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Transcriptome analysis of the white pine blister rust pathogen Cronartium ribicola: de novo assembly, expression profiling, and identification of candidate effectors.

Liu JJ, Sturrock RN, Sniezko RA, Williams H, Benton R, Zamany A - BMC Genomics (2015)

Bottom Line: This study further identified a repertoire of candidate effectors and other pathogenicity determinants.This comprehensive transcriptome profiling substantially improves our current understanding of molecular WP-BR interactions.The repertoire of candidate effectors and other putative pathogenicity determinants identified here are valuable for future functional analysis of Cri virulence and pathogenicity.

View Article: PubMed Central - PubMed

Affiliation: Pacific Forestry Centre, Canadian Forest Service, Natural Resources Canada, 506 West Burnside Road, Victoria, BC, V8Z 1M5, Canada. Jun-Jun.Liu@NRCan-RNCan.gc.ca.

ABSTRACT

Background: The fungus Cronartium ribicola (Cri) is an economically and ecologically important forest pathogen that causes white pine blister rust (WPBR) disease on five-needle pines. To cause stem cankers and kill white pine trees the fungus elaborates a life cycle with five stages of spore development on five-needle pines and the alternate host Ribes plants. To increase our understanding of molecular WP-BR interactions, here we report genome-wide transcriptional profile analysis of C. ribicola using RNA-seq.

Results: cDNA libraries were constructed from aeciospore, urediniospore, and western white pine (Pinus monticola) tissues post Cri infection. Over 200 million RNA-seq 100-bp paired-end (PE) reads from rust fungal spores were de novo assembled and a reference transcriptome was generated with 17,880 transcripts that were expressed from 13,629 unigenes. A total of 734 unique proteins were predicted as a part of the Cri secretome from complete open reading frames (ORFs), and 41 % of them were Cronartium-specific. This study further identified a repertoire of candidate effectors and other pathogenicity determinants. Differentially expressed genes (DEGs) were identified to gain an understanding of molecular events important during the WPBR fungus life cycle by comparing Cri transcriptomes at different infection stages. Large-scale changes of in planta gene expression profiles were observed, revealing that multiple fungal biosynthetic pathways were enhanced during mycelium growth inside infected pine stem tissues. Conversely, many fungal genes that were up-regulated at the urediniospore stage appeared to be signalling components and transporters. The secreted fungal protein genes that were up-regulated in pine needle tissues during early infection were primarily associated with cell wall modifications, possibly to mask the rust pathogen from plant defenses.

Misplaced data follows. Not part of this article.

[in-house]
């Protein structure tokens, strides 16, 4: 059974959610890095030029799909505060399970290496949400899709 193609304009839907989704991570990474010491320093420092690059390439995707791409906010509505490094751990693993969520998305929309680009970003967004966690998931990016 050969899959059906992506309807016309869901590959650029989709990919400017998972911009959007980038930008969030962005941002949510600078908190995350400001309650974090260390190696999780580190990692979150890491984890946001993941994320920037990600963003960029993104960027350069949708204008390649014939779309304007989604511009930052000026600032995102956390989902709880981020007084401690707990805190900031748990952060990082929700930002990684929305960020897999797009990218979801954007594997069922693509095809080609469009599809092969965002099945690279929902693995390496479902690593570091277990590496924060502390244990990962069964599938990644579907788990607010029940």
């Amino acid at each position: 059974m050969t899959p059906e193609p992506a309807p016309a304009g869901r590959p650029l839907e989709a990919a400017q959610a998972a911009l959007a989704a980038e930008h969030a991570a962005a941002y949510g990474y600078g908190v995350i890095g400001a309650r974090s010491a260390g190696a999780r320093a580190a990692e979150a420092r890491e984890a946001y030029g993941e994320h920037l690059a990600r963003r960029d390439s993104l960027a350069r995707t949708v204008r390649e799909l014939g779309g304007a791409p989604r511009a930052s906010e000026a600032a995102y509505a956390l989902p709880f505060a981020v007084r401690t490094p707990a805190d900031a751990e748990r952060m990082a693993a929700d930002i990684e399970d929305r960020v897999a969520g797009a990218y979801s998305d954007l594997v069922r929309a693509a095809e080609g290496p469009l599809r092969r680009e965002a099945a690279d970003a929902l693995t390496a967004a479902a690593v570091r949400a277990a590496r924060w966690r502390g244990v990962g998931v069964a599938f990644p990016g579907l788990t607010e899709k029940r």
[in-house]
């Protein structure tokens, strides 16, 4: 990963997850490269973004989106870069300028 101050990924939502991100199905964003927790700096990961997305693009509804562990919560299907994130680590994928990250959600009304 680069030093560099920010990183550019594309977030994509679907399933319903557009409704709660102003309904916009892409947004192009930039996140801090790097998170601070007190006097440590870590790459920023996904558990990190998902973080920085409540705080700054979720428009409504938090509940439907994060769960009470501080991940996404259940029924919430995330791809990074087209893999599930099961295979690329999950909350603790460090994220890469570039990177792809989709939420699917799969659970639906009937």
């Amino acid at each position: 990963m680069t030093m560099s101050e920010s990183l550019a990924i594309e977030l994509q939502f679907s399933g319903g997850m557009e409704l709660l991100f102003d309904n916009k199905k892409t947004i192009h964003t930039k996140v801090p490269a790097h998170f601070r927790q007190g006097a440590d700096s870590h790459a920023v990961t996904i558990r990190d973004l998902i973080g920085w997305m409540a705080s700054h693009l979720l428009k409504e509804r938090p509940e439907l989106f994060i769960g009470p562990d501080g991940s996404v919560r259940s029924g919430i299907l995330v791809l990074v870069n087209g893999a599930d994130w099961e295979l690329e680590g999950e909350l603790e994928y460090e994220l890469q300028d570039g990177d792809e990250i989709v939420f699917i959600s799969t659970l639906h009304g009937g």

Conclusion: This comprehensive transcriptome profiling substantially improves our current understanding of molecular WP-BR interactions. The repertoire of candidate effectors and other putative pathogenicity determinants identified here are valuable for future functional analysis of Cri virulence and pathogenicity.

No MeSH data available.


Related in: MedlinePlus

Heatmaps of transcript expression based on normalized data of expression values (FPKM) in three functional categories. Only differentially expressed genes (DEGs) with minimum fold change of two with p <0.05 after adjustment using false discovery rate (FDR) are shown in the heatmaps. Overrepresented (red) and underrepresented transcripts (blue) are shown as relative to the expression values measured across four stages of the rust life cycle, infected pine needle (IfN) at 4 dpi, infected pine stems (IfS), aeciospore (Aec), and urediniospore (Ure) in infected Ribes leaves. a Secreted proteins; b Candidate effectors with functional annotation in the PHI database; c CAZymes
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Fig5: Heatmaps of transcript expression based on normalized data of expression values (FPKM) in three functional categories. Only differentially expressed genes (DEGs) with minimum fold change of two with p <0.05 after adjustment using false discovery rate (FDR) are shown in the heatmaps. Overrepresented (red) and underrepresented transcripts (blue) are shown as relative to the expression values measured across four stages of the rust life cycle, infected pine needle (IfN) at 4 dpi, infected pine stems (IfS), aeciospore (Aec), and urediniospore (Ure) in infected Ribes leaves. a Secreted proteins; b Candidate effectors with functional annotation in the PHI database; c CAZymes

Mentions: Based on normalized expression values calculated by RNA-seq analysis, hierarchical clustering of expression patterns by heatmap analysis revealed that in planta genome-wide transcriptional profiles were more similar to each other than to the profiles at the aeciospore and urediniospore stages; likewise, the latter two showed greater similar to each other. Similar patterns were observed among three categories of genes encoding secreted proteins, candidate effectors, and CAZymes (Fig. 5). These results demonstrate that the Cri transcriptome is extensively reprogrammed during pine stem infection.Fig. 5